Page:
Mezgec, S, Eftimov, T, Bucher, T, et al. (2019) Mixed deep learning and natural language processing method for fake-food image recognition and standardization to help automated dietary assessment. Public Health Nutr 22, 11931202.Google ScholarPubMed
Mezgec, S & Koroušić Seljak, B (2017) NutriNet: A deep learning food and drink image recognition system for dietary assessment. Nutrients 9, 657.CrossRefGoogle ScholarPubMed
Eftimov, T, Korošec, P & Koroušić Seljak, B (2017) StandFood: standardization of foods using a semi-automatic system for classifying and describing foods according to FoodEx2. Nutrients 9, 542.CrossRefGoogle ScholarPubMed
Chen, M, Dhingra, K, Wu, W, et al. (2009) PFID: Pittsburgh fast-food image dataset. In 2009 16th IEEE International Conference on Image Processing (ICIP), pp. 289–292. https://doiorg/10.1109/ICIP.2009.5413511 (accessed May 2020).CrossRefGoogle Scholar
Yang, S, Chen, M, Pomerleau, D, et al. (2010) Food recognition using statistics of pairwise local features. In 2010 IEEE Computer Society Conference on Computer Vision, Pattern Recognition, pp. 2249–2256. https://doi.org/10.1109/CVPR.2010.5539907 (accessed May 2020).CrossRefGoogle Scholar
LeCun, Y, Bengio, Y & Hinton, G (2015) Deep learning. Nature 521, 436444.CrossRefGoogle ScholarPubMed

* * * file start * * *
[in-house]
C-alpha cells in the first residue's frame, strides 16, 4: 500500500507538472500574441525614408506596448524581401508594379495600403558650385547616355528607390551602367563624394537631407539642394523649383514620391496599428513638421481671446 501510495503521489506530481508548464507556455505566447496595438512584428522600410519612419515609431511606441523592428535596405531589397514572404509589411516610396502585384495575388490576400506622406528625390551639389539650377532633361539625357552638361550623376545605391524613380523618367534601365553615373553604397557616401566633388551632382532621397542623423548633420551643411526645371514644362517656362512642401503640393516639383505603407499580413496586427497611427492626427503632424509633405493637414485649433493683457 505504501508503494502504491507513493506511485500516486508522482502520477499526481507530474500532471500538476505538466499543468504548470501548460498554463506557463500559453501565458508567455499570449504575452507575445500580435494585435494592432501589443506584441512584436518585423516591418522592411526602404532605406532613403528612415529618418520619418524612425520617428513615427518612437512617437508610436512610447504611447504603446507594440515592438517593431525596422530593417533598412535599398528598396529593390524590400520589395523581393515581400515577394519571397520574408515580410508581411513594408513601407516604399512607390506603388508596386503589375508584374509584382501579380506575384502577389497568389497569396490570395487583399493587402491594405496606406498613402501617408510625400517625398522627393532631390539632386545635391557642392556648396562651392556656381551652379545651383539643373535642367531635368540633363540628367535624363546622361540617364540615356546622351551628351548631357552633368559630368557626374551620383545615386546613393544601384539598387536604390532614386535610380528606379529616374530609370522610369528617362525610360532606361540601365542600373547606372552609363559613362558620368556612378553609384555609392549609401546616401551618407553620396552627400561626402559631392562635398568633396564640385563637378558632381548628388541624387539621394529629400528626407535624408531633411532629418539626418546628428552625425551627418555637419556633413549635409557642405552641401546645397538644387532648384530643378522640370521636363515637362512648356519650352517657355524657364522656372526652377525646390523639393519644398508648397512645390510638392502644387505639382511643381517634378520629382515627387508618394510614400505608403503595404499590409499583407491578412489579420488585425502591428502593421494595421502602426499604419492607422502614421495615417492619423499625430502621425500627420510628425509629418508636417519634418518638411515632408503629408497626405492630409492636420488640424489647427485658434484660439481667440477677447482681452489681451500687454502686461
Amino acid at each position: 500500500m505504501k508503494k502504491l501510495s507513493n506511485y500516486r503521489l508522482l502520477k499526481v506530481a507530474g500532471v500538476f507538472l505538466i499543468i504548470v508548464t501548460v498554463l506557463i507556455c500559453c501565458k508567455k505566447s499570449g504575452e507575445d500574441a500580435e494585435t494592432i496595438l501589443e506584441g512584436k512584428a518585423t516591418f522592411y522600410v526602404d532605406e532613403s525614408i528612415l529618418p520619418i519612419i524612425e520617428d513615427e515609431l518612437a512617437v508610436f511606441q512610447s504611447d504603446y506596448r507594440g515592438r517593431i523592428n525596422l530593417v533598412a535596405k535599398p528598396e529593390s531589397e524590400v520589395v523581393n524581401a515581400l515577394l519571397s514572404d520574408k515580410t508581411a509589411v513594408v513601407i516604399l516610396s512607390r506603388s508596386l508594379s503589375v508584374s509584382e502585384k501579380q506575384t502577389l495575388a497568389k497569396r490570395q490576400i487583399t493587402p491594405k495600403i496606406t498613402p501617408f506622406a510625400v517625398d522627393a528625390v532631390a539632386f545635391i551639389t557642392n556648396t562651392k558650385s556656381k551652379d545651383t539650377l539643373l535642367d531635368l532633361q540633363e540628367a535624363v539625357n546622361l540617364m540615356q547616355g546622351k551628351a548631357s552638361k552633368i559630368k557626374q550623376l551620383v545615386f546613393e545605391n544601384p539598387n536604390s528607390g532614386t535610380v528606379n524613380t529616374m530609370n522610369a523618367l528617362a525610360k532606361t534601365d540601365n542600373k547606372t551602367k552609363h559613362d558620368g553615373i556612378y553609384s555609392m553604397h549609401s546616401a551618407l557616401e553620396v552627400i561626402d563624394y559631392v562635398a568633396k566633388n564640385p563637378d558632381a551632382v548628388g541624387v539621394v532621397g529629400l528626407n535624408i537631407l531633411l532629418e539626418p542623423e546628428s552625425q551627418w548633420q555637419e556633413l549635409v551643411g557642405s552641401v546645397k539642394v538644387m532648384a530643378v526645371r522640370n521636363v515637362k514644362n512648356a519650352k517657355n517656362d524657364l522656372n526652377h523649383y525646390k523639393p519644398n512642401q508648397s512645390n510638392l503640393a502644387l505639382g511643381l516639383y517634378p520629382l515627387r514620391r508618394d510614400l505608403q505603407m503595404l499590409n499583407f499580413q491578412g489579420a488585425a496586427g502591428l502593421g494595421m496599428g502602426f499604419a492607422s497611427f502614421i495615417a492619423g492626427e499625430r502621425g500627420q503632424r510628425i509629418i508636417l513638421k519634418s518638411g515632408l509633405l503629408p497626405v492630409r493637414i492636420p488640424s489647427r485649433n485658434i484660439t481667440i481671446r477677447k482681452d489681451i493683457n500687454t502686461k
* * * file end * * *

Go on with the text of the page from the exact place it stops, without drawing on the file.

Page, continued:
Deng, L & Yu, D (2014) Deep learning: methods and applications. SIG 7, 197387.Google Scholar
Hubel, DH & Wiesel, TN (1962) Receptive fields, binocular interaction and functional architecture in the cat’s visual cortex. J Physiol 160, 106154.2.CrossRefGoogle ScholarPubMed
Zhou, L, Zhang, C, Liu, F, et al. (2019) Application of deep learning in food: a review. Comp Rev Food Sci F 18, 17931811.CrossRefGoogle ScholarPubMed
Knez, S & Šajn, L (2020) Food object recognition using a mobile device: evaluation of currently implemented systems. Trends Food SciTech 99, 460471.CrossRefGoogle Scholar
Krizhevsky, A, Sutskever, I & Hinton, GE (2012) ImageNet classification with deep convolutional neural networks. In Advances in Neural Information Processing Systems 25, pp. 10971105 [Pereira, F, Burges, CJC, Bottou, L, et al., editors]. New York: Curran Associates, Inc.Google Scholar
Szegedy, C, Wei, Liu, Yangqing, Jia, et al. (2015) Going deeper with convolutions. In 2015 IEEE Conference on Computer Vision and Pattern Recognition (CVPR), pp. 1–9. https://doi.org/10.1109/CVPR.2015.7298594 (accessed May 2020).CrossRefGoogle Scholar